An oil cooler’s external failure can leak out the coolant from the engine. The leak could result in anything from a small puddle to a steady stream of coolant under the vehicle. A coolant leak from a bad oil cooler can cause engine overheating problems. Get a professional to diagnose and manage the problem.

Diminished Engine Performance

One of the symptoms of a bad oil cooler is diminished engine performance. Since there is a reduction in the rate and volume of cooled oil, the vehicle’s engine will have an increased temperature. This often leads to a reduction in the engine’s functions like a drop in acceleration, for instance.

 Black Smoke

Once your oil cooler has gone bad, there will be an oil leak from the engine into the combustion chambers. The presence of oil in those chambers results in the emission of pungent black smoke from the vehicle’s exhaust. Whenever you notice this, turn off the car as soon as you can because you run the risk of damaging some of the engine components.


Besides the emission of black smoke from the exhaust, when oil gets into combustion chambers because of a bad oil cooler, it causes vibration. The vibration is due to explosions in the various cylinders of the car. These vibrations can damage other vehicle components if not handled as soon as possible so get a professional mechanic to look into the problem as soon as possible.

 Swollen Radiator

A swollen radiator is one of the most obvious signs that you have a bad oil cooler. Besides the oil radiator’s distended nature, you will find broken hoses that can hamper engine performance. A physical inspection of your vehicle’s engine will reveal this.

Coolant Mixed With Oil

The tube and shell oil coolers use coolant to regulate the oil temperature. When the oil cooler is in working order, the coolant flows around the tubes without any contact with the oil. When an oil cooler fails, it can pressure the cooling system to force coolant from the system into the oil pan. This leads to a situation of coolant in oil, which can lead to engine damage, and the engine will stop if it is not handled as soon as possible.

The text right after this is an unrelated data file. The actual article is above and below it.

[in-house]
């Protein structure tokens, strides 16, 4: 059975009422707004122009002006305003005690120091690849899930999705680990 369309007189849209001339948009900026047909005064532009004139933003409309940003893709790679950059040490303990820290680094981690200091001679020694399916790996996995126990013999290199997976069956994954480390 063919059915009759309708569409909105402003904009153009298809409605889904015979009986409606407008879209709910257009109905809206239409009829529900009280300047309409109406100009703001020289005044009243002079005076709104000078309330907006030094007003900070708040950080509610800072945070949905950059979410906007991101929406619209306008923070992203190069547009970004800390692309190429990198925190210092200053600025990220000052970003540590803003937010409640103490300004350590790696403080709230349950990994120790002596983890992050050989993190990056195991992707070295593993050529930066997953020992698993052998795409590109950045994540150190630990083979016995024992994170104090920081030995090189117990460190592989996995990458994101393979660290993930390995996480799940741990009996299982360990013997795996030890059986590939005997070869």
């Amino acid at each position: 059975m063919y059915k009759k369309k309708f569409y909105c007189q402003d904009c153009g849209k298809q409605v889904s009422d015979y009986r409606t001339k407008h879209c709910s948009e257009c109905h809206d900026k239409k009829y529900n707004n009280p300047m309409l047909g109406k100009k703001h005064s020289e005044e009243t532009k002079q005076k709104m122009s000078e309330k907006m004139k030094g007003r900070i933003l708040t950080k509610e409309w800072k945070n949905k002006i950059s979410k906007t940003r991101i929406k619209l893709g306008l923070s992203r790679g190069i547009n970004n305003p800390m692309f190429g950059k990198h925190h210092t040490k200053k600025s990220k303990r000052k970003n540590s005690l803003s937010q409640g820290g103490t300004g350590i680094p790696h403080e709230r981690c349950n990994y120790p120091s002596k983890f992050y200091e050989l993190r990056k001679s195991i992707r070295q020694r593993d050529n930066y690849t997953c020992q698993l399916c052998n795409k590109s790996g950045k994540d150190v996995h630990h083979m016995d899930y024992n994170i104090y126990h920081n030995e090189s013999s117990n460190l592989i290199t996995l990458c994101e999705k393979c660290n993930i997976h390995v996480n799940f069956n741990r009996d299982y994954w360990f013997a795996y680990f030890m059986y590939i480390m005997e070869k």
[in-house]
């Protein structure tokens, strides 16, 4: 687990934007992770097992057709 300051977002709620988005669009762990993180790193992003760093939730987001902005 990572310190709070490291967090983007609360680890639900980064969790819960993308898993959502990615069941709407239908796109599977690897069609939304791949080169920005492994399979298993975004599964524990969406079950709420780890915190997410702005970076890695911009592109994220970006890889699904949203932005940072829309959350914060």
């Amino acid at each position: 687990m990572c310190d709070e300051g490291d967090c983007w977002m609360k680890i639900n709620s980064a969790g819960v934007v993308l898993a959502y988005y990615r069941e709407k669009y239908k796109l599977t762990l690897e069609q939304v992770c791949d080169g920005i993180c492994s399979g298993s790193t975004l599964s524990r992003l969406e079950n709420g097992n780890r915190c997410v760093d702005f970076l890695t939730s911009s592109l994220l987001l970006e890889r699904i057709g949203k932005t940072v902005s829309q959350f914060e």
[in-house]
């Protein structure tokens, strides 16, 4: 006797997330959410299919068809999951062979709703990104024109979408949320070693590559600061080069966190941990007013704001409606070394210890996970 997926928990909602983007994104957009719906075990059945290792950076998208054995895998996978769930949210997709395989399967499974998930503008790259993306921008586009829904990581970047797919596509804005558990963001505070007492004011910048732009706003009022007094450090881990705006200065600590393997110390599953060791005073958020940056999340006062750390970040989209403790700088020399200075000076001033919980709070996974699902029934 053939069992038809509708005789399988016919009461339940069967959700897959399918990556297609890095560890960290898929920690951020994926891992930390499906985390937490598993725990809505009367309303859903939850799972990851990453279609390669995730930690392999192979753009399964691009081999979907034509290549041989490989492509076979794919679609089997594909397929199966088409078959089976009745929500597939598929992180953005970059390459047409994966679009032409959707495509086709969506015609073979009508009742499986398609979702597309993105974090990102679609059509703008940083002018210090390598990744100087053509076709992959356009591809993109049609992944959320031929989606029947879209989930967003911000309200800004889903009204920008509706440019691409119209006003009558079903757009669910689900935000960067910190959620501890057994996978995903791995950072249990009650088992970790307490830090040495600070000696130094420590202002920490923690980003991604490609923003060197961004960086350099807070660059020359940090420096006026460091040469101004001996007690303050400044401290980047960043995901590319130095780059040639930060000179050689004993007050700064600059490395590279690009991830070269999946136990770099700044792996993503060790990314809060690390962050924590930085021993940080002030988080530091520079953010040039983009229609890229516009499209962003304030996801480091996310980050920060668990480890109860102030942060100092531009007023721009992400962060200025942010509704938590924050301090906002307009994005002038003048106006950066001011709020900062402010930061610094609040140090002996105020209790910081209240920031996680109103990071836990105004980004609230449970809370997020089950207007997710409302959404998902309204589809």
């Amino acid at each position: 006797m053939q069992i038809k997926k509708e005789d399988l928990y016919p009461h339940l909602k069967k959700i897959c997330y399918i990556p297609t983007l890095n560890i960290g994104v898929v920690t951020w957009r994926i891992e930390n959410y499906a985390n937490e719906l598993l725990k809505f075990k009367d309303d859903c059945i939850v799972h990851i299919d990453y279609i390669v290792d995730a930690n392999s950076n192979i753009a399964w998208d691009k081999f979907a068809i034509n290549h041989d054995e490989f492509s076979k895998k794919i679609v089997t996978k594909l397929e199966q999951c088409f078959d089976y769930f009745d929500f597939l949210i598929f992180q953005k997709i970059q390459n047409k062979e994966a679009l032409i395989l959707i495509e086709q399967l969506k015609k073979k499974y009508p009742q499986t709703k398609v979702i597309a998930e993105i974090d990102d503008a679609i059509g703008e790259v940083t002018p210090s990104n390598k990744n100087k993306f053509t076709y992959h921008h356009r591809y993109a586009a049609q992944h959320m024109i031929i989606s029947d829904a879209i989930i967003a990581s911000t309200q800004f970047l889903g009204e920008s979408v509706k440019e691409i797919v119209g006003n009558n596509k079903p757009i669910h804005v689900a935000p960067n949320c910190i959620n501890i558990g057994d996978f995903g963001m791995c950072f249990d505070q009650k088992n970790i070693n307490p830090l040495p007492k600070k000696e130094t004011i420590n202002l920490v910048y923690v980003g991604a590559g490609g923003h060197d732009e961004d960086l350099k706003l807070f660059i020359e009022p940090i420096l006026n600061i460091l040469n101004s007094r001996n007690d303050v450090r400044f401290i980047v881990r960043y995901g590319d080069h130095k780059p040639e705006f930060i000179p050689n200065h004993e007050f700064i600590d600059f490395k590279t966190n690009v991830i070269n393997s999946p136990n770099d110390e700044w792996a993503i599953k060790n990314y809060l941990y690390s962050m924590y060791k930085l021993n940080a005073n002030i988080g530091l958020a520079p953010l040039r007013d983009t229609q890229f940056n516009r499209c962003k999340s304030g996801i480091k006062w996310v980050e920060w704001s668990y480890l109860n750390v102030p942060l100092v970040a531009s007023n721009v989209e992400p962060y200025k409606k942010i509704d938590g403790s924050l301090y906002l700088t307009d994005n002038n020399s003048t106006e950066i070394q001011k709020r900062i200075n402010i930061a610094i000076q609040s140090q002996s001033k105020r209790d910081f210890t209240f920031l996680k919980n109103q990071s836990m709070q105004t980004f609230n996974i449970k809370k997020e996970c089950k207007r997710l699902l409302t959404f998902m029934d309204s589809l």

If you have a car with an engine oil cooler, you ought to know the engine oil cooler’s pros and cons.

Oil cooler failure and testing YouTube


Can You Drive With A Bad Oil Cooler?

It is not the end of the world; neither is it the best thing to do. You can drive for a while, depending on the symptom you notice. You can manage the car with a bad oil cooler as long as you don’t need to do any tasking driving. Although the car may not overheat immediately, and it might take some time for the effects to manifest, you want to sort the issue ASAP because you run the risk of irreparably damaging your vehicle over time.

Is Engine Oil Cooler Necessary?

It depends on the design of the car in question. Many cars are not designed to have an engine oil cooler, and such engines have a different cooling system.

In the cars that are designed to come with an oil cooler, it is an essential component that lowers engine oil temperatures and keeps such engines running smoothly, especially when the engine is designed to run higher oil temperatures.

When Should I Change My Oil Cooler?

Once you implement the correct maintenance procedures, your car’s engine oil cooler should last the car’s lifespan. So in the absence of accidents, your oil cooler does not need to be replaced for several years.

Can An Oil Cooler Be Repaired?

Yes, it can. But it depends on two things—the kind of engine oil cooler and the extent of damage to the oil cooler. In most cases, it best that you get a professional to diagnose the problem early on before the damage becomes irreparable.

How Much Does It Cost To Replace An Oil Cooler?

An engine oil cooler leak repair cost will depend on the shop, its location, and the make and model of the car you drive. That said, replacing your car’s oil cooler will range between $340 to $450.It could be more depending on your location, taxes, and fees.

Final Words

Your car functions best when its cooling systems are in good working condition. Since your oil cooler indirectly supports the cooling system, you must keep it in good working condition. Hence you should be able to identify bad oil cooler symptoms. It is also a great idea to know the advantage and disadvantages of the oil cooler. That way, you get to keep your oil cooler in optimal condition and ultimately save your car some of the problems associated with a bad oil cooler.

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Osuagwu Solomon

Osuagwu Solomon is a certified mechanic with over a decade of experience in the mechanic garage, and he has over five years of experience in the writing industry. He started writing automotive articles to share his garage experience with car enthusiasts and armature mechanics. If he is not in the garage fixing challenging mechanical problems, he is writing automotive repair guides, buyer’s guides, and car and tools comparisons.